Next we turned off into quite a pleasant valley, but then the climb started. Clearly I had not paid much attention the previous night at rider’s meeting, as this climb was for the next 37km until 90km where it was mostly downhill. I was very daunted, not sure if I am up to this. This was not like the switch backs on the South American ride where it was pretty much a 5% gradient with a small flat bit at each end. This was the longest 37km of the trip so far.

At lunch at 71km there was none of joviality of the day before with 19 km of climbing to go. Thankfully not all of it was climbing, there were some downhills as well. Then yay at 90km, mostly downhill from there.

However at this point we were now back on the Kaikoura to Christchurch bypass route and trucks plus cars again. There were four in a row and some way too close. I am also not reassured by the gouges in the grass and knocked over fences when what was a clearly a heavy vehicle had come off the road. As before I would move right off when I got the chance, and was constantly looking behind me.

When you are going reasonably fast downhill the wind is whistling in your ears and you don’t always hear¬†them. Even with all the precautions I got a few scares and rode off into a ditch once.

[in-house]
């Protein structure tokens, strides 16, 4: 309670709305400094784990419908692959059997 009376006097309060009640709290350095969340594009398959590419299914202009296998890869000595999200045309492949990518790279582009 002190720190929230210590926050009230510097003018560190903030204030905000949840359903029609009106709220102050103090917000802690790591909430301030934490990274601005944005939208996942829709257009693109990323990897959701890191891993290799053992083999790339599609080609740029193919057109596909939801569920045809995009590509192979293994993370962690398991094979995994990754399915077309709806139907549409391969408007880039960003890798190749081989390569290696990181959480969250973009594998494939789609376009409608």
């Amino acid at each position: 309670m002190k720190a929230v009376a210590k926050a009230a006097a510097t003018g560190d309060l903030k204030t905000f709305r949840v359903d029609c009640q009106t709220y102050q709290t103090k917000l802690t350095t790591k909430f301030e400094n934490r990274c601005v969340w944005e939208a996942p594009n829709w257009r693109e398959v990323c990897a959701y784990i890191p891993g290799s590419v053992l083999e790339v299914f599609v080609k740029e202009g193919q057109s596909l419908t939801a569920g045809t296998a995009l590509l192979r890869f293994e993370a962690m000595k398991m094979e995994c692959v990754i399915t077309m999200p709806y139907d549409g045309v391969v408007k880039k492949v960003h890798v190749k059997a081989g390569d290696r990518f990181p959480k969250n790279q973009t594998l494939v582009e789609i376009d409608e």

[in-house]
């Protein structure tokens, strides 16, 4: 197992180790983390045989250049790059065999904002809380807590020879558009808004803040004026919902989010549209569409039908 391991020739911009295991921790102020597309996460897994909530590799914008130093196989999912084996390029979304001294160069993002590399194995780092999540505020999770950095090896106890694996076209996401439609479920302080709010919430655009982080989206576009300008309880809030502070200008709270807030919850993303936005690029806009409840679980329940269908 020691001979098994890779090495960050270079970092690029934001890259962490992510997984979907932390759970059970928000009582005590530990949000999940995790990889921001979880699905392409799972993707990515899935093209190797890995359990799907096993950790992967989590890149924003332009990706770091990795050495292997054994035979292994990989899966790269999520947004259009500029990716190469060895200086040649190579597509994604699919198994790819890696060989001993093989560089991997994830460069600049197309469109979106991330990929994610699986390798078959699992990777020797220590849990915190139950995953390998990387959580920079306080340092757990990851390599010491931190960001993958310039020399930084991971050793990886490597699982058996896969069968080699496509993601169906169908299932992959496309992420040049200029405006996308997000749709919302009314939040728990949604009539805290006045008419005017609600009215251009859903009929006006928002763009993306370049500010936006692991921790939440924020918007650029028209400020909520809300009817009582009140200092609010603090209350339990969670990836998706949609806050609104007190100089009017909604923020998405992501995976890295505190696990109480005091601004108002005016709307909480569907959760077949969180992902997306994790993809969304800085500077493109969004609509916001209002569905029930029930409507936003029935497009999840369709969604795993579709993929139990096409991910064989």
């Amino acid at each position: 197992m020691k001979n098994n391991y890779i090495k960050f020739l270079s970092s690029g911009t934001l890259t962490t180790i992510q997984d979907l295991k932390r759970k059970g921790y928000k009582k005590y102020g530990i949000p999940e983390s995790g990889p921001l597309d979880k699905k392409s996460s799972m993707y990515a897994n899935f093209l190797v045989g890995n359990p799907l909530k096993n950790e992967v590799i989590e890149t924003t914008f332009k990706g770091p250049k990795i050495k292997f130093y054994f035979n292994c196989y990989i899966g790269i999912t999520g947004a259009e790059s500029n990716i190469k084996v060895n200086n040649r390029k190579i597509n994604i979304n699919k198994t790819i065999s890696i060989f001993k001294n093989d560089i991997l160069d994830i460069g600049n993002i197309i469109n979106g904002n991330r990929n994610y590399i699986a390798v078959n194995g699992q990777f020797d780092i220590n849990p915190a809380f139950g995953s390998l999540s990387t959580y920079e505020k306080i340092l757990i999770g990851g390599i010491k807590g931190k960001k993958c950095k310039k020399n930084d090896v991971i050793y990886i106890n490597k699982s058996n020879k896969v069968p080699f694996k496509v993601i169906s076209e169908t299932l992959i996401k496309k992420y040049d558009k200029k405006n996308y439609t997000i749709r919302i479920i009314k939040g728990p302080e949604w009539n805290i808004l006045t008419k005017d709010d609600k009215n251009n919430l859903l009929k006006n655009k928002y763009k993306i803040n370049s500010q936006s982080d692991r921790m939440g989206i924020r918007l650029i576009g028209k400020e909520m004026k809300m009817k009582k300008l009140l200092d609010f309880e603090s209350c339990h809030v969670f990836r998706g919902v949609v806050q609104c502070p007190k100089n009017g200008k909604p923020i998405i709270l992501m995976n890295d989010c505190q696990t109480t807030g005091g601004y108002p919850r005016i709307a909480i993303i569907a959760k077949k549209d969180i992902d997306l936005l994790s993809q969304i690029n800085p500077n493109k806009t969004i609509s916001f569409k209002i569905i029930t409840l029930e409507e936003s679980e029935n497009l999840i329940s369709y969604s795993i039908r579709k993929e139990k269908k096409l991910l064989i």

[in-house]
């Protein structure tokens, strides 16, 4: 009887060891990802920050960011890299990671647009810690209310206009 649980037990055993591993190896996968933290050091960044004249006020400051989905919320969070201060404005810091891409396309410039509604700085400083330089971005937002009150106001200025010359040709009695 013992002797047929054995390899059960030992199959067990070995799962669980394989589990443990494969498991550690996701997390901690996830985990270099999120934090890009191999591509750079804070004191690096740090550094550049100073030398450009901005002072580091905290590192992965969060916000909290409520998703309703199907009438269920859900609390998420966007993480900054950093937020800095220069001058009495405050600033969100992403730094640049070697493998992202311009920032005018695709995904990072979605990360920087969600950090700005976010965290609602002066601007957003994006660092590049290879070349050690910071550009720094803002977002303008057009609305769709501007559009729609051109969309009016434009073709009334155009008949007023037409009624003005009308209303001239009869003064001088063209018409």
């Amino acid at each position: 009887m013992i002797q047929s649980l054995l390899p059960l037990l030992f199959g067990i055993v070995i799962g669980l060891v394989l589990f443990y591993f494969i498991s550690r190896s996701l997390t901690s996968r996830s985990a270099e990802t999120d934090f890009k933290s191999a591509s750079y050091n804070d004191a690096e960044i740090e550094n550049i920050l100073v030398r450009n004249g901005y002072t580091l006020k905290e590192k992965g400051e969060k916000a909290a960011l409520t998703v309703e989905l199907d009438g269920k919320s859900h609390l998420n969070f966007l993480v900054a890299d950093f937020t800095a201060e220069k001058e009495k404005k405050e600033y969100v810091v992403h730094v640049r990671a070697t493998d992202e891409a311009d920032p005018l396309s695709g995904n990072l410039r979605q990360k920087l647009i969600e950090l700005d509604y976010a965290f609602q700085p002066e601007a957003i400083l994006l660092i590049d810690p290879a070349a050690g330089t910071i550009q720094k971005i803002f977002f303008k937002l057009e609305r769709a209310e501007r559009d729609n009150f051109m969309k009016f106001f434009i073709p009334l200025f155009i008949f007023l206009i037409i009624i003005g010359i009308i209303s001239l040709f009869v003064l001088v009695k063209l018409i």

We stopped at the Owen Tavern at 133 km and spoke to a couple of truck drivers. They told us that there are 500 to 700 extra trucks a day on this road, and most of these drivers are not used to the road and are driving too fast for the road. Not reassuring news with 20 more kilometres on this road today and 13 kilometres tomorrow before we leave the Kaikoura – Christchurch traffic diversion.

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Outside Owen Pub РJustina from Switzerland, From Canada: Bill in the bright yellow, Kelvin and Don

Off to camp, on the way caught up with Guy from Canada. It is his first TDA ride, and where he comes from there are no hills to mention, so as a consequence he is finding this ride very challenging. Plus Ray and Ursula also from Canada, this is about their 5th ride but the first time I have met them.

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5km from camp my back tire started going flat again! I decided to pump it ip rather than change the tube. At 2km out it had to be pumped again and I was very relieved to ride into camp after 11.5 hours out on the bike.

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Campsite (Photo credit: Michele’s Facebook page)

It was quite a nice little camp ground, some old hydro huts for rent very cheaply, but as my tent was wet I wanted to put it up. There was a nice seating area covered with a roof and along one side with a nice view of the river. Also the home of lots of biting insects, my bushman’s insect repellent was popular. There were good kitchen facilities and Yarnez the chef excelled at dinner: roast lamb with roasted potato, gravy, mint sauce, asparagus and cabbage, capsicum, slaw¬† yum !!!! Not quite so yum that we succumbed to cask Mystique River Red wine. That was a mistake to only be made once.